Hearings and Appeals
The Social Security Administration wants to be sure that every decision made regarding a Social Security or Supplemental Security Income claim is correct. All the information in a claim is considered before a decision is rendered regarding eligibility or benefit amount. If we decide a person is not eligible or is no longer eligible for benefits, or if Social Security decides that the amount of payment should be changed, we send a notice explaining our decision.
If an individual disagrees with the decision, they can request a review. This is called an "appeal."
Office of Hearings and Appeals
The Office of Hearings and Appeals administers the hearings and appeals program for the Social Security Administration (SSA). When a disability claim that has been unfavorably decided at the reconsideration step is appealed, the appeal that is filed is the jurisdiction of the Office of Hearings and Appeals.
Disability Hearings Unit
The New Jersey Division of Disability Determination Services will provide a claimant with an opportunity for a disability hearing if the claimant has been receiving disability benefits based on a medical impairment or impairments rendering the individual blind or disabled and we have made an initial or revised determination based on medical factors that the claimant’s impairment(s) has ceased
The disability hearing will be conducted by a disability hearing officer, who is an experienced disability examiner appointed by the State agency.
The disability hearing enables claimants to introduce additional evidence and present their views as to why they feel they should continue to receive disability benefits.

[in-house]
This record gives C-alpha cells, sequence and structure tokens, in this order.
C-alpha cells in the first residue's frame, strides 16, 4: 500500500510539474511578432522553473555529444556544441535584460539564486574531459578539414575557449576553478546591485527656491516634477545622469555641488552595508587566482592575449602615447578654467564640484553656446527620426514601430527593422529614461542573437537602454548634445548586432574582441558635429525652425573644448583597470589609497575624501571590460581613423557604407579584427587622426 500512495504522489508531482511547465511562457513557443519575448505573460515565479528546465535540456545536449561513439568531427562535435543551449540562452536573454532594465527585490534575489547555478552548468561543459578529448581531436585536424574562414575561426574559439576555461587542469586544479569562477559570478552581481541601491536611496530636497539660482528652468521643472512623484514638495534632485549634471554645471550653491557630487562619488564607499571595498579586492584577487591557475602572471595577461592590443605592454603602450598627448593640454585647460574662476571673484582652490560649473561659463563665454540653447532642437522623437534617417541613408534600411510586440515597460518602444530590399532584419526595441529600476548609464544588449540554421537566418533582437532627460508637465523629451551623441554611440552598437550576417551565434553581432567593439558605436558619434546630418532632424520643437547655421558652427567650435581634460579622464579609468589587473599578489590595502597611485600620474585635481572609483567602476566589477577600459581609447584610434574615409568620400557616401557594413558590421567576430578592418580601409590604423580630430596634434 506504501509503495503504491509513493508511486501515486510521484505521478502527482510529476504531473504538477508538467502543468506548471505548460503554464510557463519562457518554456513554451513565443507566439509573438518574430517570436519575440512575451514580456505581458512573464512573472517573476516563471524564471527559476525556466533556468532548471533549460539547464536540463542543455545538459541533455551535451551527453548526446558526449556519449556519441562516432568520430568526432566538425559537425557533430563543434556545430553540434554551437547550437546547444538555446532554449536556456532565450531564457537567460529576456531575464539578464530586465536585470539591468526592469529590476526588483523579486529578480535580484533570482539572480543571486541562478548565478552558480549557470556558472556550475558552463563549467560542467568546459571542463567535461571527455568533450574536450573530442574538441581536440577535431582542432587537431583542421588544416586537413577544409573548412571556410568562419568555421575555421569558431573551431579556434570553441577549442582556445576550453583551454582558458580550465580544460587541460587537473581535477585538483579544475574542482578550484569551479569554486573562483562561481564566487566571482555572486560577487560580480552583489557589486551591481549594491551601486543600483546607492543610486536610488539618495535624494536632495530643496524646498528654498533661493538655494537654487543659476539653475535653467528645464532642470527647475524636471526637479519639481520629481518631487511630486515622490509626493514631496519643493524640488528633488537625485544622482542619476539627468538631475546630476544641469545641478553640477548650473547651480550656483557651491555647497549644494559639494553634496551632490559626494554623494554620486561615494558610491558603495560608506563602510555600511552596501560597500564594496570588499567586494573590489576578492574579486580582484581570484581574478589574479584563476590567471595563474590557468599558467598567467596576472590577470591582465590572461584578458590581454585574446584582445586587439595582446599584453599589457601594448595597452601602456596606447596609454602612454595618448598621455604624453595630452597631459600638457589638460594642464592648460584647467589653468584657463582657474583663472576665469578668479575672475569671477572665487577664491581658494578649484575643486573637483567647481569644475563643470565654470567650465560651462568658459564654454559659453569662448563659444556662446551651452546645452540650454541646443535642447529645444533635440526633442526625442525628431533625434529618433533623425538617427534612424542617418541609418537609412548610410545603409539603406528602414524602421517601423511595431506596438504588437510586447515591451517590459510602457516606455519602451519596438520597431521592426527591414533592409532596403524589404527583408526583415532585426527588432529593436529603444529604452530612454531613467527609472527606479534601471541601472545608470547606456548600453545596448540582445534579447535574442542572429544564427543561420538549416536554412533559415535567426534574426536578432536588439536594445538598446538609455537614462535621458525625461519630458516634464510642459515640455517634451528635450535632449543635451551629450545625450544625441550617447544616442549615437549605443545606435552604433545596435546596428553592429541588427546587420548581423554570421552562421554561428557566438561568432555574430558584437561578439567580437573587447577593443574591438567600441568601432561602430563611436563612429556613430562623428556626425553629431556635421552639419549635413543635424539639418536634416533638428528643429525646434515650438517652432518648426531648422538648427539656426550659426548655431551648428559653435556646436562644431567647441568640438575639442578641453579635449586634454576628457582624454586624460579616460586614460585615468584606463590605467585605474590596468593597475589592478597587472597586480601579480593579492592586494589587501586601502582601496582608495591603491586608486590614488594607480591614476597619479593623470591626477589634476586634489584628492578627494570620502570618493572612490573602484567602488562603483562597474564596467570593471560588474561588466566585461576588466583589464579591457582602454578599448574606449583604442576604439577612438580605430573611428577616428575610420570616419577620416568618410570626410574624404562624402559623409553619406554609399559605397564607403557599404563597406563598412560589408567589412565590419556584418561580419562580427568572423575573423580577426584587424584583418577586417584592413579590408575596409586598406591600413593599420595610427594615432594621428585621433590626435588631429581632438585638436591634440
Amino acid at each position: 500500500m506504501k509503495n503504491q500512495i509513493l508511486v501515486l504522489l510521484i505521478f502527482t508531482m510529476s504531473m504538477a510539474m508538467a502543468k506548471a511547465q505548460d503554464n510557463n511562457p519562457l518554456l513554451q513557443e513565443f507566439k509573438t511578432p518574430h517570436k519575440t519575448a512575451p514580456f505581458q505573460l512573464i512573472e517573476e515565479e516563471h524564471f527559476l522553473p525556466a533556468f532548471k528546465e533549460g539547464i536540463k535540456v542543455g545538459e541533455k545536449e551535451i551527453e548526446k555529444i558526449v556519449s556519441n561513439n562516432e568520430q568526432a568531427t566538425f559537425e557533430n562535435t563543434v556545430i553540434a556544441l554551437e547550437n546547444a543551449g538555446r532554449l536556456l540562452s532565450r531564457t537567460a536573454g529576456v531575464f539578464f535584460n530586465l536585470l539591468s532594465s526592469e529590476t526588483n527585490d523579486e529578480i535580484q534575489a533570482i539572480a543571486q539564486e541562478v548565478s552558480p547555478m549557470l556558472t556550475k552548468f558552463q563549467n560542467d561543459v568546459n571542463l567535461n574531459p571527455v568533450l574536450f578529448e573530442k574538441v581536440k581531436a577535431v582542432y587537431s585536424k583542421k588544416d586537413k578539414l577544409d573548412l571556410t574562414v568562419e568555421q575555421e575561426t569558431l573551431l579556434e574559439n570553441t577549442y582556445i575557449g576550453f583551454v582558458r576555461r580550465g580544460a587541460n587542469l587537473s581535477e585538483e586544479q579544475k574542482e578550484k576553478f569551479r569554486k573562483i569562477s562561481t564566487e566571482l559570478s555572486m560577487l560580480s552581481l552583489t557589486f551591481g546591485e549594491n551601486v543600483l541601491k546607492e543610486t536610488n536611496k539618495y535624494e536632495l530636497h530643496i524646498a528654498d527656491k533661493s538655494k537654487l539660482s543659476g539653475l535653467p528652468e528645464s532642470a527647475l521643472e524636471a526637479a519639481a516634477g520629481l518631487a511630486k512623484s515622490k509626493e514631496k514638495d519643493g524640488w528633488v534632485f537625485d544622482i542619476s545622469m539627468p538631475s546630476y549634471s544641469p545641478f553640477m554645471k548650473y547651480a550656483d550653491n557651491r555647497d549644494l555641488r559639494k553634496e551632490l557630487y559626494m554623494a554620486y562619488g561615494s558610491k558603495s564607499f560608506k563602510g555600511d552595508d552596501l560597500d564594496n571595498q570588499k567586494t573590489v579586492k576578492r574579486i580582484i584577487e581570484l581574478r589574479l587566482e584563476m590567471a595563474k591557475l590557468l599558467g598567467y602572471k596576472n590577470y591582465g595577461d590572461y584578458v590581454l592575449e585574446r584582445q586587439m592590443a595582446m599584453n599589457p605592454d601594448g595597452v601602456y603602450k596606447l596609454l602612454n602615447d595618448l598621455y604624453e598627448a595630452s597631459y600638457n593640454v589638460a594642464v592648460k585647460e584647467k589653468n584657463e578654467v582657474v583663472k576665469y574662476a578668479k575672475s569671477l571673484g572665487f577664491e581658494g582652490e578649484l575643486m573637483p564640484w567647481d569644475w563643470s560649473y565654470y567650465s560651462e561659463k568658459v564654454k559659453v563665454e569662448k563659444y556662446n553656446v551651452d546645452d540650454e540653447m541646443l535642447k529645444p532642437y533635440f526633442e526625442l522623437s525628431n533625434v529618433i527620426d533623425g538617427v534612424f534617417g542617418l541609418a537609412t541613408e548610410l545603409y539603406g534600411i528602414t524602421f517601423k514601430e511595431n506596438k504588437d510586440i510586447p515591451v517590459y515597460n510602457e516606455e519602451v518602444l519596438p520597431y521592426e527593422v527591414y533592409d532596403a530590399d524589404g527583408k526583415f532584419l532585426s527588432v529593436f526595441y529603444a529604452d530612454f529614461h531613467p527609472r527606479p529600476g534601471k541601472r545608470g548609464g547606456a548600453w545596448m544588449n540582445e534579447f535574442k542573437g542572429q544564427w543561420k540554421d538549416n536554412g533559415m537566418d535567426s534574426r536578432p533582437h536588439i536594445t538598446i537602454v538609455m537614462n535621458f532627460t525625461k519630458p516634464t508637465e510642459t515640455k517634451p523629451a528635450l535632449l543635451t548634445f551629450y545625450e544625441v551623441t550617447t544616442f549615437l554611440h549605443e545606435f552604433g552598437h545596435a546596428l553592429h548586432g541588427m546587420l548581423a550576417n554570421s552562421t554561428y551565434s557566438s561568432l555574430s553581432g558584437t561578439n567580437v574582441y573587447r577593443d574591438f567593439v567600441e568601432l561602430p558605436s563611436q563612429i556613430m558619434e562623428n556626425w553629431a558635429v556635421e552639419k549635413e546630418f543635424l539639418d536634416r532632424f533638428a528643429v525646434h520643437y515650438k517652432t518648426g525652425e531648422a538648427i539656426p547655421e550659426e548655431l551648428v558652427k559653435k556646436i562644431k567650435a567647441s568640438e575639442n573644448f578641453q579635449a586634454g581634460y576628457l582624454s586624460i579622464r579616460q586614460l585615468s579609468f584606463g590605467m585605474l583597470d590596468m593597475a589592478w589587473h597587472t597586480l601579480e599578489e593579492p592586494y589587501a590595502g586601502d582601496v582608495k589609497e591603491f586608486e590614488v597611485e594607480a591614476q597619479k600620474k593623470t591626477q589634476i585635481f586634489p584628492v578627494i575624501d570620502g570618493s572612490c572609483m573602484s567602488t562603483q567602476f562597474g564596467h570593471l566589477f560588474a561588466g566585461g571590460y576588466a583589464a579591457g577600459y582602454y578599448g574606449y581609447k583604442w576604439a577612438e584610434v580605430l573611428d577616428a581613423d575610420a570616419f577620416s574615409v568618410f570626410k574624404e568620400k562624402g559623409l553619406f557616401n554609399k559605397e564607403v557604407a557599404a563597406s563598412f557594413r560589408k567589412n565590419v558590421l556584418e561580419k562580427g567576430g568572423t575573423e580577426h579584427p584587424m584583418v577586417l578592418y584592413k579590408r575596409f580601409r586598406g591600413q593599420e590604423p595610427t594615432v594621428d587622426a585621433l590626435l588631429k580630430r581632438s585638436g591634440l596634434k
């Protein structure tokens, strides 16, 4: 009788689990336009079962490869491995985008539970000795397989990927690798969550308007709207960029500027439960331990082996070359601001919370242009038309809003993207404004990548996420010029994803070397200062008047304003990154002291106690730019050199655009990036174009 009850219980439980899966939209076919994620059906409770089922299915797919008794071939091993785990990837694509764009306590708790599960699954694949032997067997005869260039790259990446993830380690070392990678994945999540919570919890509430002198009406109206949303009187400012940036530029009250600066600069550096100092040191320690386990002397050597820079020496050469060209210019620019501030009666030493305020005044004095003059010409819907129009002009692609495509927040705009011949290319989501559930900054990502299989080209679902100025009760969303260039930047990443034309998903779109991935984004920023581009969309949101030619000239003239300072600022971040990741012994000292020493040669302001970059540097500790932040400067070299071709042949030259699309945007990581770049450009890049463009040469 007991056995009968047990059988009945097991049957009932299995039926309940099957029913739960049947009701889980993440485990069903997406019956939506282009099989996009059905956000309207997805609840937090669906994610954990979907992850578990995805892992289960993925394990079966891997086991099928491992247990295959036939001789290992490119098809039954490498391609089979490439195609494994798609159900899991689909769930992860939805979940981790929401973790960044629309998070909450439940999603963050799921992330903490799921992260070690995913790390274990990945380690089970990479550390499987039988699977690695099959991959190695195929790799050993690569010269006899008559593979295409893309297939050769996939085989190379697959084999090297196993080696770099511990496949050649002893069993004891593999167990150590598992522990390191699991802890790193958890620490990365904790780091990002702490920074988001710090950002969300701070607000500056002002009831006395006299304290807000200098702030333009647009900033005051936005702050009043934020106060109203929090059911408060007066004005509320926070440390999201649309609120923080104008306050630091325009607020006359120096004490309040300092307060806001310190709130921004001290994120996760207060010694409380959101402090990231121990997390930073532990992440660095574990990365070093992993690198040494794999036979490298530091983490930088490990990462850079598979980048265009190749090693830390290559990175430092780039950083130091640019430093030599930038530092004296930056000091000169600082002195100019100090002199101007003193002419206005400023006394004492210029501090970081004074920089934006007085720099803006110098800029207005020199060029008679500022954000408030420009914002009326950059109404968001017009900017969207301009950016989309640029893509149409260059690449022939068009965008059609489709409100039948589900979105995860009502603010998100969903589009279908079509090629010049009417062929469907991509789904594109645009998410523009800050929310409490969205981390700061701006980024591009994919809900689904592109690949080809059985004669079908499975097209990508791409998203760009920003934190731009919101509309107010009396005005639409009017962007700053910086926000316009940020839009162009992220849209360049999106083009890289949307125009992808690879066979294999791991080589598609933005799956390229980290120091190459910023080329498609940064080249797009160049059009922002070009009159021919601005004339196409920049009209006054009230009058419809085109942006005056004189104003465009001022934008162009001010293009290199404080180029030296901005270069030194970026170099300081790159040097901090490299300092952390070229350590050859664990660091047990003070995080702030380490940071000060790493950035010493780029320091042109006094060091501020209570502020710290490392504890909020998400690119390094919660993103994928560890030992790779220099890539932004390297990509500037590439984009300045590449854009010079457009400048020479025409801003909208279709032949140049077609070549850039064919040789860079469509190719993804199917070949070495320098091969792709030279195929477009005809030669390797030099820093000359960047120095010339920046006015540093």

The hearing officer will render a decision based on the evidence presented.
For additional information, see the following links:
Appeals must be filed in writing and may be submitted by mail or in person to any Social Security Office. The request for an appeal must be made in writing within 60 days (plus 5 days mailing time) from the date of the notice they receive. Under certain conditions, an extension of this time frame can be granted.
There are four levels in the appeals process:
- RECONSIDERATION: A reconsideration is a complete review of the claim by someone other than the individual who made the original decision. All evidence, plus any additional evidence submitted, will be reevaluated and a new decision will be rendered. If an individual disagrees with the reconsidered decision, they can choose to go to the next level of the appeals process.
- HEARING: A hearing will be conducted by an Administrative Law Judge (ALJ). The individual and/or their representative may come to the hearing and present their case in person. The ALJ will evaluate all the evidence on record, plus any additional evidence brought to the hearing, and will render a decision. A "Notice of Decision" will be issued to the individual and their representative. If they disagree with the hearing decision, they can choose to go to the next level of appeal.
- APPEALS COUNCIL: The Appeals Council may decide to issue its own decision, remand the case to the ALJ to issue another decision, or allow the ALJ's decision to stand. The appellant will receive a copy of the Appeals Council's action.
- FEDERAL COURT REVIEW: If the claimant disagrees with the Appeals Council's action, he or she has the right to file a civil suit in Federal District Court.
Many people handle their own appeals, but they can choose an attorney or non-attorney to help them. Your representative cannot charge or collect a fee from you without first getting written approval from Social Security. See Appointment of Representative for a necessary form.
For more information, you may call Social Security's toll-free number, 1-800-772-1213, and ask for our fact sheet called "The Appeals Process," publication number 05-10041, and "Social Security And Your Right to Representation," publication number 05-10075. People who are deaf or hard of hearing may call our toll-free TTY number, 1-800-325-0778, between 7 a.m. and 7 p.m. on Monday through Friday.